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Further east in God’s Own Country is the county’s other national park, the North York Moors. Characterized by upland fields of purple heather and lavender in the moorlands and valleys that produce a riot of colour in the springtime. Not to mention one of the other great features is the splendid coastline with countless coastal walking opportunities too. Of a smaller area than the Dales but another fantastic place to connect with nature.

For steam engine enthusiasts, a trip of the North York Moors railway is a pilgrimage. A nostalgic journey back in time on the oldest preserved steam rail route in the UK.

Staying in the main county city of York is the right place to stay for a wealth of history and easy access to the other great towns of the Moors. Read on for suggestions of some of the best places to visit whilst staying here.



What is there that hasn’t been said about the historic Roman capital of England? Most famous for its Viking connections, York is a real time travel city. Walk along the ancient city walls to get the best views and climb the steps to Clifford’s Tower (the former York Castle) to see where Viking kept prospective invaders out.

The famous street of The Shambles has to be York’s most photographed street. A sheltered old world of traditional shops in Tudor style buildings. Possibly the jewel of York has to be the giant York Minster Cathedral. Entrance is £10 but getting a chance to see the Gothic style and stained glass windows is worth every penny. That and the views from the top of Europe’s largest Gothic cathedral as well.

York Minster
York Minster – the largest Gothic cathedral of its kind


York is a perennially popular family destination thanks to the Jorvik Viking Museum and its hand-on displays and re-enactments of Viking life. The National Railway Museum as well is another fascinating must-see, the largest of its kind in the UK.

Many a ghostly legend has been known to haunt York and the York Ghost Tours are always a popular night-time excursion especially at Halloween! York’s heritage is certainly very closely maintained and the street names hint at this. Stonegate, Deangate and other winding streets that end in –gate mark previous entry points. How far back the street of Whip’ma’Whop’ma’Gate dates or what such a peculiar sounding name means is open to debate.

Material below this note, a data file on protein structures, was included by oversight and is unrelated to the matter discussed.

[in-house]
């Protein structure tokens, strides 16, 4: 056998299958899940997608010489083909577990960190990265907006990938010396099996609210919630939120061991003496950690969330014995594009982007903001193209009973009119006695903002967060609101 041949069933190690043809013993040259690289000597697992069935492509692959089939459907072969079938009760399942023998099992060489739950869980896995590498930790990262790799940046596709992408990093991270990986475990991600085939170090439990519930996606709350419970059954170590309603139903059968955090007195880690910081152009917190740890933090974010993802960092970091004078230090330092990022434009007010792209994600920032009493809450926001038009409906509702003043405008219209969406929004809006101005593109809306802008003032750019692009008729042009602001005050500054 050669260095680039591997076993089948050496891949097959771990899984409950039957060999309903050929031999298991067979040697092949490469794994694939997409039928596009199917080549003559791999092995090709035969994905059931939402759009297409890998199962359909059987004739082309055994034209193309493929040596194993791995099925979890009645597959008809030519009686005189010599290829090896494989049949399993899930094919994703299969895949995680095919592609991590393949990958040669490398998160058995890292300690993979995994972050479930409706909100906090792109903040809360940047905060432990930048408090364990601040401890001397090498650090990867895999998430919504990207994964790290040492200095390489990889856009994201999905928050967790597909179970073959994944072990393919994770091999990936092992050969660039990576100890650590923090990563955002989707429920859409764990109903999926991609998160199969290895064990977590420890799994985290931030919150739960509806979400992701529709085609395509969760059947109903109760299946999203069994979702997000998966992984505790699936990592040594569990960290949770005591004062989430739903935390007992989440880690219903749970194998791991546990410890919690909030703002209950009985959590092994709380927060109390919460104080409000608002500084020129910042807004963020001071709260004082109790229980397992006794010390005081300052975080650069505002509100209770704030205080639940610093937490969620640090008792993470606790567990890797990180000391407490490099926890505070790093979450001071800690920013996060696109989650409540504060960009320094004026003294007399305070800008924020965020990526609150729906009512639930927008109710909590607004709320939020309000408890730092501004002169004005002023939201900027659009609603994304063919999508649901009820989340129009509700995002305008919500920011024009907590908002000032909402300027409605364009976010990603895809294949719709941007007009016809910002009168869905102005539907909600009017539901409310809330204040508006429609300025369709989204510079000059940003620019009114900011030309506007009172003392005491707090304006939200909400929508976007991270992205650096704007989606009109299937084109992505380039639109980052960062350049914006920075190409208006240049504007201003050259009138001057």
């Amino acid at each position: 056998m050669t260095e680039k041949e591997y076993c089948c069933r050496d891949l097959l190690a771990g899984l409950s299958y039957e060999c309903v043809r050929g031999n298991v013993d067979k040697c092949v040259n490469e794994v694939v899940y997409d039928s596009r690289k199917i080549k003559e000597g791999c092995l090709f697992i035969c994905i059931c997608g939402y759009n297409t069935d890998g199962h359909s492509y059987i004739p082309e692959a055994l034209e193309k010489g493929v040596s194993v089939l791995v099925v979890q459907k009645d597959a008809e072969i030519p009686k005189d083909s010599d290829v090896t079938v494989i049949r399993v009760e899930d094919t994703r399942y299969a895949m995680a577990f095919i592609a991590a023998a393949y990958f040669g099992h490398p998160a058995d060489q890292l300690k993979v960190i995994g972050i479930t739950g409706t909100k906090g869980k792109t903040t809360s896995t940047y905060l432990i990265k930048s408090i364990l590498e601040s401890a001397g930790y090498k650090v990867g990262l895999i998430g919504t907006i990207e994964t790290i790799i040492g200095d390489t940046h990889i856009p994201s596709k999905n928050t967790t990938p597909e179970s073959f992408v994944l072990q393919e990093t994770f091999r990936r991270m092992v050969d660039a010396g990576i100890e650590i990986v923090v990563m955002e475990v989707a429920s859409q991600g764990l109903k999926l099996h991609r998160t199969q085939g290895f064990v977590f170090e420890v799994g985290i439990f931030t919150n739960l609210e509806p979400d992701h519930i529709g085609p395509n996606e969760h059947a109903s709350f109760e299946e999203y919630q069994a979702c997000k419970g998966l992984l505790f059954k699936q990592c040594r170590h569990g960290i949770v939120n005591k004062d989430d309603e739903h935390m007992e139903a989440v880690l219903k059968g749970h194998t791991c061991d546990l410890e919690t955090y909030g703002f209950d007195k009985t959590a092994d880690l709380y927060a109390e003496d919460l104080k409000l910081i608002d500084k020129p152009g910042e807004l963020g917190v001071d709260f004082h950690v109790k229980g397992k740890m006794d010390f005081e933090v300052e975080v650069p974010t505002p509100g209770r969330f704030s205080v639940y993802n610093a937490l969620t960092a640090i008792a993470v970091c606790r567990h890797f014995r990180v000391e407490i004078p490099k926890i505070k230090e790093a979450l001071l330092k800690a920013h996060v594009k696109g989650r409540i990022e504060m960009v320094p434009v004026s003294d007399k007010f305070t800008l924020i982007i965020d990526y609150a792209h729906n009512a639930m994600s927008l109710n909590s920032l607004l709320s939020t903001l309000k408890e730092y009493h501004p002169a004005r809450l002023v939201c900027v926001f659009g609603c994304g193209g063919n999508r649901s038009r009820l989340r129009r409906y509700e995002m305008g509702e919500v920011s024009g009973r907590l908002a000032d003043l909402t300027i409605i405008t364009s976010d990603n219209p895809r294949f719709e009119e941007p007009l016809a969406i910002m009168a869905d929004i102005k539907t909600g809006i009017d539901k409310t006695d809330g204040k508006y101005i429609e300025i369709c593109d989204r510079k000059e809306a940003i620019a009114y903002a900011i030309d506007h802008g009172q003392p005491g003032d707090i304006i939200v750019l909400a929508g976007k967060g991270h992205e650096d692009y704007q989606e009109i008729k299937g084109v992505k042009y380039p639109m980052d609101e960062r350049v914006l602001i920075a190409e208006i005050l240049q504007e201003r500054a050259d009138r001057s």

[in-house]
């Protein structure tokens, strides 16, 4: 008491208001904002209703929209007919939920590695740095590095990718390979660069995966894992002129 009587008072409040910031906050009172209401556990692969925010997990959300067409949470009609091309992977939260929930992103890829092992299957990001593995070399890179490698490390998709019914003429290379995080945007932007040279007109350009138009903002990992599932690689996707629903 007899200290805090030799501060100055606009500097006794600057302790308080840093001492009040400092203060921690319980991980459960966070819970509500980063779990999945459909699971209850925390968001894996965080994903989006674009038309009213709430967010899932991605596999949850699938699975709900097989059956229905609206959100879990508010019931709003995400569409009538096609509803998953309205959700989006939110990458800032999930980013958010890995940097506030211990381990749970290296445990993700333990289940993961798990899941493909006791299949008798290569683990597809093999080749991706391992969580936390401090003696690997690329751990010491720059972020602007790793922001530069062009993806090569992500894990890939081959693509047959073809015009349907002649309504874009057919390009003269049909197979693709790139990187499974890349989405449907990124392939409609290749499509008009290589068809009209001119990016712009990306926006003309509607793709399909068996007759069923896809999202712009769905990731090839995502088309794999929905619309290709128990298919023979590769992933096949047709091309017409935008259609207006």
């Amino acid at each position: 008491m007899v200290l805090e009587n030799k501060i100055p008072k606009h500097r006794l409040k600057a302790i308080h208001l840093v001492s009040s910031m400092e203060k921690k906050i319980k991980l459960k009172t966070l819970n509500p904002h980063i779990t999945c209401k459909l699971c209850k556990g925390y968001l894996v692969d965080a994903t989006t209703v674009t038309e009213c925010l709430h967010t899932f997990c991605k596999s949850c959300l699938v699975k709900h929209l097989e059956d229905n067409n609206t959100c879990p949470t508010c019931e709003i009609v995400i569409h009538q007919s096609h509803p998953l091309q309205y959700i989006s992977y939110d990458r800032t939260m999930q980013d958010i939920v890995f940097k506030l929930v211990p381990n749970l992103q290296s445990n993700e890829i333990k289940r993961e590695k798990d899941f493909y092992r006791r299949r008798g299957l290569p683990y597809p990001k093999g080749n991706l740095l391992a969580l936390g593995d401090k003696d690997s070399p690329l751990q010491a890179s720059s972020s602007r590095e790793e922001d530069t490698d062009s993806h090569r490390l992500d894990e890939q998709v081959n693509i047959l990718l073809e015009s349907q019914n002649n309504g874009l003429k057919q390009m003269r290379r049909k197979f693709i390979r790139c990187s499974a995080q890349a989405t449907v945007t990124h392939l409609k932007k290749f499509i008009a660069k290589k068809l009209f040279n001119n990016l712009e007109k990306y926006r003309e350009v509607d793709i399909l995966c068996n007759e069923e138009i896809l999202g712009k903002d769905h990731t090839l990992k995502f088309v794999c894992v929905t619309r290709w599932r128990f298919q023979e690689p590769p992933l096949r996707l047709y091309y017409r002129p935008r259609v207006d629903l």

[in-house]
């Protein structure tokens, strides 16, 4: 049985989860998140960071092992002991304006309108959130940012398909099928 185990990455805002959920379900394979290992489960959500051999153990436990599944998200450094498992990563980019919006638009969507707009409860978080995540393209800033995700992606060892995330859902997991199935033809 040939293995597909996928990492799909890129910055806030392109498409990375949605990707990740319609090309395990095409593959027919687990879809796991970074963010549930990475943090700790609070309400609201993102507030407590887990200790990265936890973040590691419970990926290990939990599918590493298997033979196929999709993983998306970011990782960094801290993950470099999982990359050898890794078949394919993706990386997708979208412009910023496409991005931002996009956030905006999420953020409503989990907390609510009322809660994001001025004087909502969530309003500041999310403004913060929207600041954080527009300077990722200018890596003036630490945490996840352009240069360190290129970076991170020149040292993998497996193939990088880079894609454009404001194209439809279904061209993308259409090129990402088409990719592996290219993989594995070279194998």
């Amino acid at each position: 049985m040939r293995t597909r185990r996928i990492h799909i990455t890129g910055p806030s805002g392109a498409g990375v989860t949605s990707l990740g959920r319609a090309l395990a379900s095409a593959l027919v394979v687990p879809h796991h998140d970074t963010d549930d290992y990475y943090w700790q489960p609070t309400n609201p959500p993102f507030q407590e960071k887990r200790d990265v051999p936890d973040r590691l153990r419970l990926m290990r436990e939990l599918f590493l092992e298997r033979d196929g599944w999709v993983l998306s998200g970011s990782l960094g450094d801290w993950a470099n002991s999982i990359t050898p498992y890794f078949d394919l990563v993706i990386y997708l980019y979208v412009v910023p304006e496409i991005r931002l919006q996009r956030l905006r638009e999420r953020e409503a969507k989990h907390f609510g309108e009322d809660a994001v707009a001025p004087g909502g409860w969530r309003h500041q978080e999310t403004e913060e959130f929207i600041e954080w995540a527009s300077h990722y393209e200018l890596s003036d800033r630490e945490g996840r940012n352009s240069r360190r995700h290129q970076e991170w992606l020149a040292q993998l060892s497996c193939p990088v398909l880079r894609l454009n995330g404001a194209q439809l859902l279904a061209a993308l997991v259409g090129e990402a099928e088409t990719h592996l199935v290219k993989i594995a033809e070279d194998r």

Another great way to see the best of York is a cruise on the Ouse.




There is something very nostalgic about steam locomotives. Something which harks back to the early days of rail travel when it was considered a revolution in industry. The sound of the steam horn as the train pulls in to the station. As a child there was something special about riding on a steam train. The old style carriages and wheels supported by rods have enchanted generations of children well into adulthood.

Despite great advancements in the post-war railways pushing out the old time locomotives, there are still some historic routes in the world preserved for the steam. The 18-mile stretch of the North York Moors Railway from Pickering to Whitby is one of the most famous in the UK.

North York Moors steam railway
All aboard the North York Moors railway!


One of the most notable stops is Goathland. This is one of the most vintage looking stations you will ever see. All the more recognisable to Harry Potter devotees as the Hogwarts Express. Taking a trip on this route is a very grand experience.